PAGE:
•Apart from being the unique region that links India with ASEAN nations, the Northeast is also the springboard for India’s engagement with Southeast Asia. This is precisely why New Delhi roped in Tokyo to fulfill its ambitious plan of expanding its global footprints via development in the Northeast. As part of its Free and Open Indo-Pacific strategy, Japan has been investing in the Northeast in a big way. Recently Tokyo decided to invest ₹13,000 crore in different projects in the Northeast. The Japan International Cooperation Agency (JICA) is actively engaged in building Northeast road network connectivity, water supply projects and economic modernisation of the region. It will be financing the construction of India’s longest bridge between Dhubri in Assam and Phulbari in Meghalaya. Japan has contributed official development assistance loans for the North East Road Network Connectivity Improvement Project. Private Japanese organisations are also financing a host of developmental projects in the region. It is but natural that the CAA protests and Internet shutdowns in the region would have come as a huge shock to Japan and its investment plans in the region which hinge on stability and a business-friendly environment conducive. Given these considerations, the government could have done well to analyse how such a decision would affect the economic development of the Northeast.

•Second, in case Japan has a rethink on these development projects, will it do so keeping in mind only the Northeast or the rest of India too? JICA is involved in various big-ticket infrastructure projects in Himachal Pradesh, Tamil Nadu, Gujarat, Odisha, etc. Third, the volatility of the Northeast can possibly be a setback to the collaborative efforts between India and Japan in providing an alternative to China’s Belt and Road Initiative. Fourth, besides being a development partner, Japan is also a member of the Quad, which came into existence to counter Chinese economic prowess and unlock India’s potential in the Indo-Pacific. Last and most importantly, when Kashmir is already volatile, can India afford to open another frontier of vulnerability in the Northeast?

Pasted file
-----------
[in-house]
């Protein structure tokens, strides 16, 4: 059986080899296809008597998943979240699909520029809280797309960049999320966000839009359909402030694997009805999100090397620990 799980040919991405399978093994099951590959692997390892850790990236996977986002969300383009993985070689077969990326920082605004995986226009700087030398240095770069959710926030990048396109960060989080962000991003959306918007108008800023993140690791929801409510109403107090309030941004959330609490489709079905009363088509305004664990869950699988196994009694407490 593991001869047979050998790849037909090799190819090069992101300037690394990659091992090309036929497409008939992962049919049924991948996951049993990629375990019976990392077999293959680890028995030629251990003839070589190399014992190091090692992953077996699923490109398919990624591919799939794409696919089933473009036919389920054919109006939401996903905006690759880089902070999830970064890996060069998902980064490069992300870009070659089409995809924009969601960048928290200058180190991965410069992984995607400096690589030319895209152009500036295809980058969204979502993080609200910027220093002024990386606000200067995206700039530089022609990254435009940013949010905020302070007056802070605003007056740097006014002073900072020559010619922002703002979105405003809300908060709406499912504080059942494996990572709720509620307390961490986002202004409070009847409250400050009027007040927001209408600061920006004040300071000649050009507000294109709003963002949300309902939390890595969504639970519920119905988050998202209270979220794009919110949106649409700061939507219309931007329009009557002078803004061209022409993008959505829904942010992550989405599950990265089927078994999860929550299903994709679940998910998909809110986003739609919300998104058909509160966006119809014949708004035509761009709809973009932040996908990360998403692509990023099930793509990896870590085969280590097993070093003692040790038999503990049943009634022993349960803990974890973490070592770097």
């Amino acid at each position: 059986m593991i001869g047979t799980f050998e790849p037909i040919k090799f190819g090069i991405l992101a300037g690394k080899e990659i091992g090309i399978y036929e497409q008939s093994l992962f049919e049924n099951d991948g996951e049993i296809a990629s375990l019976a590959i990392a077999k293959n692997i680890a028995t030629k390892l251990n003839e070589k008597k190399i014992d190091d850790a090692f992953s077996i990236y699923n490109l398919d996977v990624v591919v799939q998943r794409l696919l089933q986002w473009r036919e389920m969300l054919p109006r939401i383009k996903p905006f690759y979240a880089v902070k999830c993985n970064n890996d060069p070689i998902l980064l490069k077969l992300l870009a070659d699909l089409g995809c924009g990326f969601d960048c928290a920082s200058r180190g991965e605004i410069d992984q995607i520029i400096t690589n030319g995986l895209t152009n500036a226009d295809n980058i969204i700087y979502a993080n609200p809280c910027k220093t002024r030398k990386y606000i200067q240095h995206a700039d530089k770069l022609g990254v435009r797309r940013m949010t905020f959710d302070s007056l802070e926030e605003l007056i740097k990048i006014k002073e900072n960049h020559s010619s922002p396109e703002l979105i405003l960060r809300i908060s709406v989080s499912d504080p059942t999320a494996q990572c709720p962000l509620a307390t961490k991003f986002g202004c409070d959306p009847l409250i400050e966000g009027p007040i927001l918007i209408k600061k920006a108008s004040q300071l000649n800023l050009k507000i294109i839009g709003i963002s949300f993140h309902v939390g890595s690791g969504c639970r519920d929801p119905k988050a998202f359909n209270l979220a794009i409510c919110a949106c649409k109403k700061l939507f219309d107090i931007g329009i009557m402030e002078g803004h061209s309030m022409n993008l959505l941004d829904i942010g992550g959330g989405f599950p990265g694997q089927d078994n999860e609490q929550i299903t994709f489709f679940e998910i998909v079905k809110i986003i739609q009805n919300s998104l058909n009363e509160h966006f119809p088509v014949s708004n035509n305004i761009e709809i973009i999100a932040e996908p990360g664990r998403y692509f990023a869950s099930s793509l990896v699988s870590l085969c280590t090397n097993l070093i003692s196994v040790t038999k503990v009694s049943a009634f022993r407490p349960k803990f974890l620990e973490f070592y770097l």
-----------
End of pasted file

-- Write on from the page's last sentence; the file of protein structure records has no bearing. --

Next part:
•Clearly, the government did not take various stakeholders into confidence while taking this decision. The proof of messy diplomatic pudding is in the eating as the UN has described the CAA as “fundamentally discriminatory”. The U.S., the U.K., Canada and others have issued travel advisories to those visiting the Northeast. Why did the government not utilise diplomatic channels to put forth its views before the stakeholders in the international community? Had it done this, it could have avoided the embarrassment it is facing today. It is high time that decision-makers of the BJP learnt the basic difference between raw muscularity and successful diplomacy before taking such measures.

Viewed with suspicion

•The blunders of the BJP government are straining and staining India’s foreign policy. India has been described as the “Internet shutdown capital of the world”. Senior political leaders are under detention, Parliament is passing laws to grant religion-based citizenship to migrants of selected countries, and the youth of the country is out on the streets protesting. Will all this not shake investors’ confidence and dent the ease of doing business in India? The Indian economy is already going through a rough phase and the loss of investor confidence will only add to our woes. At the global level, India has always been respected for its diversity and inclusive character. It is because of parochial decisions like the CAA that India will now join the rank of nations which are viewed with suspicion because of their political and economic climate. Instead of being on an expansion mode, thanks to the government India will now be on an explanatory mode.




📰 A hard Brexit?

Breaking down the key features of the revisedwithdrawal agreement bill

•More than 40 months after the June 2016 referendum vote to leave the European Union, Britain will exit the EU on January 31. But nearly a fortnight since Prime Minister Boris Johnson’s landslide general election victory, Downing Street has scotched all speculation about a smooth transition out of the bloc a year hence. On Friday, the House of Commons voted 358-234 for the Withdrawal Agreement Bill. The new version of the Bill has several key changes, of which three are particularly significant.